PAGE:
To support the recovery and strengthen the ability of our financial systems to deliver needed credit, we must maintain the momentum of financial repair. Resolving ongoing uncertainty about the transparency of bank balance sheets and the adequacy of bank capital, particularly in Europe, will help reduce financial market volatility and the cost of borrowing. We should support efforts to enhance transparency and increase disclosure by our large financial institutions and to act, where necessary, to strengthen the capital positions of our banks. Our ability to grow without the excesses that that put our economies at risk two years ago requires that we accelerate our efforts to bring needed financial reforms to completion. In the U.S., both houses of Congress have passed comprehensive financial regulatory reform bills. We must reiterate our commitment in Toronto to a common framework for reforms that provide:

-- more stringent capital and liquidity requirements: We want our negotiators to reach agreement on a new capital framework we can endorse in Seoul that will include higher common equity requirements, tighter definitions of capital, a simple mandatory leverage ratio, and appropriate liquidity requirements. While we consider reasonable transition measures, we must not lose sight of the need to make sure our financial institutions have the capital needed to withstand future stresses;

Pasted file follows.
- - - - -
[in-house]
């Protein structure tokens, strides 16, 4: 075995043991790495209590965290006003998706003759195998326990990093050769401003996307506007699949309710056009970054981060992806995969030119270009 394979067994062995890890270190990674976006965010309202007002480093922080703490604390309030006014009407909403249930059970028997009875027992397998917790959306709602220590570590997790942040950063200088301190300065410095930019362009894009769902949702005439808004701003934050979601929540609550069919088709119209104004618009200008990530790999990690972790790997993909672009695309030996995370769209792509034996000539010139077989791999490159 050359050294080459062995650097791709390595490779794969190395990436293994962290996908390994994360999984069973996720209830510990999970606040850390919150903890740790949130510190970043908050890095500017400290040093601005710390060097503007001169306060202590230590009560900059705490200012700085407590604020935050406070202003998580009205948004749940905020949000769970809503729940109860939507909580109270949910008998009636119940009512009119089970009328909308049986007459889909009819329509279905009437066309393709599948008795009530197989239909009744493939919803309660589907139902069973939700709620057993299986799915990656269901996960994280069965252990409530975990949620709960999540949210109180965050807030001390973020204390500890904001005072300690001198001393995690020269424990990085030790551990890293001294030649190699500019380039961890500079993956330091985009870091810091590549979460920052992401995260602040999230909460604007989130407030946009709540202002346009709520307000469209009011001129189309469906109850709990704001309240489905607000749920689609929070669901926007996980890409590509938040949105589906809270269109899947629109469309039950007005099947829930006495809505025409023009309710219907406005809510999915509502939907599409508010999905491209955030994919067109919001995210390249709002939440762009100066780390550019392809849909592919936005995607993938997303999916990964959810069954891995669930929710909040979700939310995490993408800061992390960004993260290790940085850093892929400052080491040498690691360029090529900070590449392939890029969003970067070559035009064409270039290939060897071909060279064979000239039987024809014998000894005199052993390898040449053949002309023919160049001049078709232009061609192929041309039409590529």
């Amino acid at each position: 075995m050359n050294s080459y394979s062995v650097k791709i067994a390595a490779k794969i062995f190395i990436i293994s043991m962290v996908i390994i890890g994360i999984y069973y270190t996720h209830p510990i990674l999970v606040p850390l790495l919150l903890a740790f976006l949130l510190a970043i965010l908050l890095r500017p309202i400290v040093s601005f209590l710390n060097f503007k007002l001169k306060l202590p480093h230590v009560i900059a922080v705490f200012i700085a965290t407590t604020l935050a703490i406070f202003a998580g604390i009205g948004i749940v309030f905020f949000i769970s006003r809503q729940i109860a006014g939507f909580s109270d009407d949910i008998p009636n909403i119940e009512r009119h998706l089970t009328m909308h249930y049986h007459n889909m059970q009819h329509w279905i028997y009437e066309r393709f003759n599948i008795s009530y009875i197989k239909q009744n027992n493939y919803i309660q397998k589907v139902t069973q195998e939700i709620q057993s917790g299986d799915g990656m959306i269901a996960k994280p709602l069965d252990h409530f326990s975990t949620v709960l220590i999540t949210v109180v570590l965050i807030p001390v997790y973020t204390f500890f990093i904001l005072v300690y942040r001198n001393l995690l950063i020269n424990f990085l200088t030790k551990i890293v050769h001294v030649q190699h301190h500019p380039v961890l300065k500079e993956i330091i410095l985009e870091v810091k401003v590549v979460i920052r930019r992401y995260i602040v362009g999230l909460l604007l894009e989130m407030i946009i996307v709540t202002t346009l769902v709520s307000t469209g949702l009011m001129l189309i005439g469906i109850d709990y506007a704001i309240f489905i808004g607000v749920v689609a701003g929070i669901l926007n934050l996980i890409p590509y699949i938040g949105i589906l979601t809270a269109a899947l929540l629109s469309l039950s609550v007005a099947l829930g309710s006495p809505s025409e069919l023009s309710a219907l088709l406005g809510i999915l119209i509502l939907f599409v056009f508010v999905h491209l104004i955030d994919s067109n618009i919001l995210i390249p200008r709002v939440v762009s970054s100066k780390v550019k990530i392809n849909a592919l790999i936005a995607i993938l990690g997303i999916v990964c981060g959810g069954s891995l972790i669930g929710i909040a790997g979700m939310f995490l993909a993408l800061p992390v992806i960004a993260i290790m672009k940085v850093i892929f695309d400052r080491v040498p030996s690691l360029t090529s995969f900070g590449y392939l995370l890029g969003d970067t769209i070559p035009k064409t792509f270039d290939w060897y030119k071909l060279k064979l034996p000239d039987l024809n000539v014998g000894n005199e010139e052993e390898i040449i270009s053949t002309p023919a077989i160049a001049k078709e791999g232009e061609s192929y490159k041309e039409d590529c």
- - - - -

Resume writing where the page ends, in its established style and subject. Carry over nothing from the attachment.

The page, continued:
-- stronger oversight of derivatives markets: We want our negotiators to reach agreement to put in place across the major financial markets a consistent framework for oversight of derivatives markets. We should subject all dealers and all major participants in the derivatives markets to supervision and regulation, including conservative capital and margin requirements, disclosure and reporting requirements, and strong business conduct standards to mitigate the potential for systemic risk and market abuse.

-- more transparency and disclosure to promote market integrity and reduce market manipulation; and

-- more effective framework for winding down large global firms, along with principles for the financial sector to make a fair and substantial contribution toward paying for any burdens it creates in a way that protects taxpayers, creates a level playing field, and reduces risks to our economies.

In Toronto, I also look forward to working on our action agendas on issues ranging from energy and development, to governance reform of international financial institutions.

Together, we designated the G-20 as the premier forum for international economic cooperation. It is important that the G-20 demonstrates its continued determination to work collectively to address the renewed challenges facing the global economy. I look forward to seeing you in Toronto and reaffirming our unity of purpose and resolve.